Meanwhile, even before the war the demographic situation in Russia had become perhaps the main break on economic growth. At the beginning of the current decade, the smallest generation of the late 1990s began to enter the workforce as many baby boomers of the 1960s began to retire. This “demographic hole“ has been known about for more than 20 years. And all that time, Russian officials have been looking for a way to solve the problem of an aging population and the growing burden on workers to fund the pension system, which has long ceased to be self-supporting and requires ever-growing subsidies from the federal budget.

If everything is left as it is, pensions will drop to a “socially unacceptable” level, warn scholars Yuri Gorlin and Viktor Lyashok from the Russian Academy of National Economy and Public Administration (RANEPA) in a study based on a mathematical model that was published in December 2022. The ratio of the average pension and the average salary was taken as the main criterion of “social acceptability.” In recent years, it has steadily declined. In 2018 in Russia, the average pension was 35% of the average salary. Even then, the government was criticized for it. Recall that Russia has joined the convention of the International Labor Organization recommending that a pension should replace at least 40% of lost earnings.
"However, as of September 2022 (the latest data from Rosstat), the average pension has fallen below 30% of the average salary."
Gorlin and Lyashok did not limit themselves to a simple analysis of demographic data – they also prescribed what they called “bitter medicine” for the country. Still, the proposals were not groundbreaking. They include getting rid of benefits that enable early retirement; doubling the minimum length that a person should work to entitle him to a pension; cancelling benefits for employers on pension insurance contributions; raising taxes; and linking the size of pensions of working pensioners to their salary (if you have a low salary, the state will be generous; if you have a high salary, then you can get on without a pension). The authors, of course, would also recommend raising the retirement age, though they admit that that is impossible. At least for men, whose average life expectancy (65.5 years) is almost equal to the target retirement age adopted in 2018 (65 years). Overall, Gorlin and Lyashok propose a set of extremely unpopular half-measures that can only patch up the facade of a building that is falling apart under its own weight.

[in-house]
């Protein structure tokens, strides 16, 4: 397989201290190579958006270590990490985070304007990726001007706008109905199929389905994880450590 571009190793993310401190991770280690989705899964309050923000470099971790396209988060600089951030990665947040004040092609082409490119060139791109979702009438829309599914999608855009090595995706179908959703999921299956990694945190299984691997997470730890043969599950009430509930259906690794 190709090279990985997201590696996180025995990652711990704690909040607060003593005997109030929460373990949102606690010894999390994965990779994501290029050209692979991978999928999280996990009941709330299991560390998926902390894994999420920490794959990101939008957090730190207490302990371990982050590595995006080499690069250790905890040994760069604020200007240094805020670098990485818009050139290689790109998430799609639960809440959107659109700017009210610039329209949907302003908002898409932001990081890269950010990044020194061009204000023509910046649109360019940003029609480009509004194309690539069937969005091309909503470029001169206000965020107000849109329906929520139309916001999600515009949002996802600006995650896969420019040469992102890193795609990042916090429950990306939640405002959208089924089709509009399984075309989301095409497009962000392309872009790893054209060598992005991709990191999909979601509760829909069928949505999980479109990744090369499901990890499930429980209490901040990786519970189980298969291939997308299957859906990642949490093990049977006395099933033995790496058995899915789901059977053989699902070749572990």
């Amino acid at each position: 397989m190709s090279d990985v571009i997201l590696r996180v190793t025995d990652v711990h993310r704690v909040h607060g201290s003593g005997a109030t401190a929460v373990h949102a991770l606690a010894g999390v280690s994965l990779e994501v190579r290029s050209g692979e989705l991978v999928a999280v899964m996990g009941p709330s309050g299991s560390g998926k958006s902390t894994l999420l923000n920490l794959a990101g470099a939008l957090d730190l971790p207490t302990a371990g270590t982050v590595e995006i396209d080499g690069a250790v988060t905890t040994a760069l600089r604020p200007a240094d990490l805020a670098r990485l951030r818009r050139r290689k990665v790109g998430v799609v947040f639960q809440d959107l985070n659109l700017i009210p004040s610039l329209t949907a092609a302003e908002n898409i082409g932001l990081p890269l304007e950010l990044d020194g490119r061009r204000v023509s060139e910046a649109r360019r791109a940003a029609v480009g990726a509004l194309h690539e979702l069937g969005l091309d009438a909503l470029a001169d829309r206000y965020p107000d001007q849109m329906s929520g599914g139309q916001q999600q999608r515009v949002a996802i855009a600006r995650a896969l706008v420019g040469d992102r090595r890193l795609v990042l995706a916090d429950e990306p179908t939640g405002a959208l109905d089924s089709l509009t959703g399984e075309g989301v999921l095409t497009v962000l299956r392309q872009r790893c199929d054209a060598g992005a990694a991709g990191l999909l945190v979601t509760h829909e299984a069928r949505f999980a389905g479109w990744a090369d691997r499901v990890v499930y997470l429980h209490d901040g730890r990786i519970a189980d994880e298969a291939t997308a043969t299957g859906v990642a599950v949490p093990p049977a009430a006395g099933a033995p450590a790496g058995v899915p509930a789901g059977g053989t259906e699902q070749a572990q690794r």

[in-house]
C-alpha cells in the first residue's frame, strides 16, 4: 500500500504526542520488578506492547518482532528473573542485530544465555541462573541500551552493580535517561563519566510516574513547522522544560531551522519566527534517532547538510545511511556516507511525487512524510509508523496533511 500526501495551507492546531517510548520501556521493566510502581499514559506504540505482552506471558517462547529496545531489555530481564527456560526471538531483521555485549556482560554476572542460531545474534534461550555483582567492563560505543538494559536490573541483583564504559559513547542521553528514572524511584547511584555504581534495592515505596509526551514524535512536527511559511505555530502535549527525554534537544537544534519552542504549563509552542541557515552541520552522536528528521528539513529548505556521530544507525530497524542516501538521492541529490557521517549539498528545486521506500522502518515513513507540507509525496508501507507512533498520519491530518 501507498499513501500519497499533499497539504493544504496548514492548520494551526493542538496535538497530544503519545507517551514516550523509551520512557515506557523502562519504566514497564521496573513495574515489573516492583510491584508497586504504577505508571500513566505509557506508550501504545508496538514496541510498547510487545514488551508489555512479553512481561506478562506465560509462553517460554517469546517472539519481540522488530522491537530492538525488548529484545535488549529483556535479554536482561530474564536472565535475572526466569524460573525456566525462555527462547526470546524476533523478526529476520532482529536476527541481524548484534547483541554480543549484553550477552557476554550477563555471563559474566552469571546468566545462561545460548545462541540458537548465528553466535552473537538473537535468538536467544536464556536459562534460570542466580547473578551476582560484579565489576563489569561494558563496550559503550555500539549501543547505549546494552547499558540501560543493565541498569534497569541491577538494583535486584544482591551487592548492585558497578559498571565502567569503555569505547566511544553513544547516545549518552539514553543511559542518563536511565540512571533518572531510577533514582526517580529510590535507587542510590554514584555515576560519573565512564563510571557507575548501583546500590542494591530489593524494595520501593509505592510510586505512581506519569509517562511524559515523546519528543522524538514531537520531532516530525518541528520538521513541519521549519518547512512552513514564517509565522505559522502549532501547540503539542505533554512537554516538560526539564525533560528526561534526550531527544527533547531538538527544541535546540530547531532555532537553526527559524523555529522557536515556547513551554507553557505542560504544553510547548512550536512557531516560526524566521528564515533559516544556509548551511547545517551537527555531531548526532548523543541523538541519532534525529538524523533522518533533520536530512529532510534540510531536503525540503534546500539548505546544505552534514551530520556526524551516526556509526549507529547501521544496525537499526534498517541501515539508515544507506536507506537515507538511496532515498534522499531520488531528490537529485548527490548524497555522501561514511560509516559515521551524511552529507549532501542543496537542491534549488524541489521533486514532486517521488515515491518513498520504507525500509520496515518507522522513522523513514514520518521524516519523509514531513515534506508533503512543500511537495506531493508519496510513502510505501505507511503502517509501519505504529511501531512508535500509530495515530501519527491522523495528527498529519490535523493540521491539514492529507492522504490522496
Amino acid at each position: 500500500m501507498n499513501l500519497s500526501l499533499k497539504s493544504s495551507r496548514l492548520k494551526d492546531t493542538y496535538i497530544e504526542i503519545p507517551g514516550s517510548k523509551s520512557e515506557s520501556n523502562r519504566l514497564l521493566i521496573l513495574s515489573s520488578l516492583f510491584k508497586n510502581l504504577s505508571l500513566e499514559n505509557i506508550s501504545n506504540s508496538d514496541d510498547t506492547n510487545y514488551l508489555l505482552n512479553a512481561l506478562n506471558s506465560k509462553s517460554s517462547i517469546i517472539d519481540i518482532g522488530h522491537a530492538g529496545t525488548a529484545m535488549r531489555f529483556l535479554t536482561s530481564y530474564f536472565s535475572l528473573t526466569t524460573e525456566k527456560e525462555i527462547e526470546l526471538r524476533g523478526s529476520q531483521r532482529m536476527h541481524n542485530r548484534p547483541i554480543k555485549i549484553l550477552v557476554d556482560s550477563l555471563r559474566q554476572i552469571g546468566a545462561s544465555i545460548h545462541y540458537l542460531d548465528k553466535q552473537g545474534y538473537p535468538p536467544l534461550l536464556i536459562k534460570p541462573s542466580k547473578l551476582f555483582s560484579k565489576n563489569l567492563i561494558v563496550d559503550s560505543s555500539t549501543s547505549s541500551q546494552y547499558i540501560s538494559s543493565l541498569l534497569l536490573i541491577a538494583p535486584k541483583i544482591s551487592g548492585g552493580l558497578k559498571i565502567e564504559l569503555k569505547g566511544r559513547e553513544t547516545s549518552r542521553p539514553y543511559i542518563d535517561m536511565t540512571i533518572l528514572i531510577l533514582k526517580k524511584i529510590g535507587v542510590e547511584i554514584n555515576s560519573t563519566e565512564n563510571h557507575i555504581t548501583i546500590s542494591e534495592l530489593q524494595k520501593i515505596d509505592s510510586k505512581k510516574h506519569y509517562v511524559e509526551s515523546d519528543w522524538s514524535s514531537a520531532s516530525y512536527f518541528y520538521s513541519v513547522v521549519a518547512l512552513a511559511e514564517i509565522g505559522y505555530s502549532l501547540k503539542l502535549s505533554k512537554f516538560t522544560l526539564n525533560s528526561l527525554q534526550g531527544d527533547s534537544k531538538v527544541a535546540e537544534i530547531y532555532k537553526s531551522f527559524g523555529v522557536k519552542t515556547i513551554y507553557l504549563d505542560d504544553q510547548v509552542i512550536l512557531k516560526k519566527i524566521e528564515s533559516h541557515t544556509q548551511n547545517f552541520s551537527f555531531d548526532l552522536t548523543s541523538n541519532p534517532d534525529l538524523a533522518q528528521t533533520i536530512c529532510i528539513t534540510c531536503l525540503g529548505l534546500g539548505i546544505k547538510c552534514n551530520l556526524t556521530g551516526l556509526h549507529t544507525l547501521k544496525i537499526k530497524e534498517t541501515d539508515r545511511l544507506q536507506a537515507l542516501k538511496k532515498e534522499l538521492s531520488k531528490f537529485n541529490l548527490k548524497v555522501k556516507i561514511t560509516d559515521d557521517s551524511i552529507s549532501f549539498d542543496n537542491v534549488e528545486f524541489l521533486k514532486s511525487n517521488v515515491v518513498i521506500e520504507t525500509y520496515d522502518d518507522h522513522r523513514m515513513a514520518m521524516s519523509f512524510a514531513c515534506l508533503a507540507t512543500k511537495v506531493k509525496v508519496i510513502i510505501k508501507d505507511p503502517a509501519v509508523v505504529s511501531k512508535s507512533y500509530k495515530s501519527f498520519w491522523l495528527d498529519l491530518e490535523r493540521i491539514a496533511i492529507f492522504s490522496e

Inside the government, if they are considering such an option, it is only as a backup one. At this point, a completely different conception of the “final solution” to the pension problem is prevailing.

Save up yourselves, and we will help

In December, the Finance Ministry unveiled a program to encourage long-term saving, which includes tax deductions and even cofinancing from the government. The draft plan was considered on December 9 by the ministry’s Public Council.

The phrase “pension savings” does not appear in the ministry’s press release, though there is no doubt that this is another incarnation of the long-suffering pension reform that the financial authorities have been trying to implement in one form or another since 2018. “Citizens get access to a tool that allows them to save additional funds for the future (not only for retirement, but also in the event of special life situations). In addition, people will receive the necessary protection to safeguard their accumulated funds, as well as additional financial support from the state,” the Finance Ministry stated. Thus, we are talking about something in between a voluntary pension scheme and endowment insurance.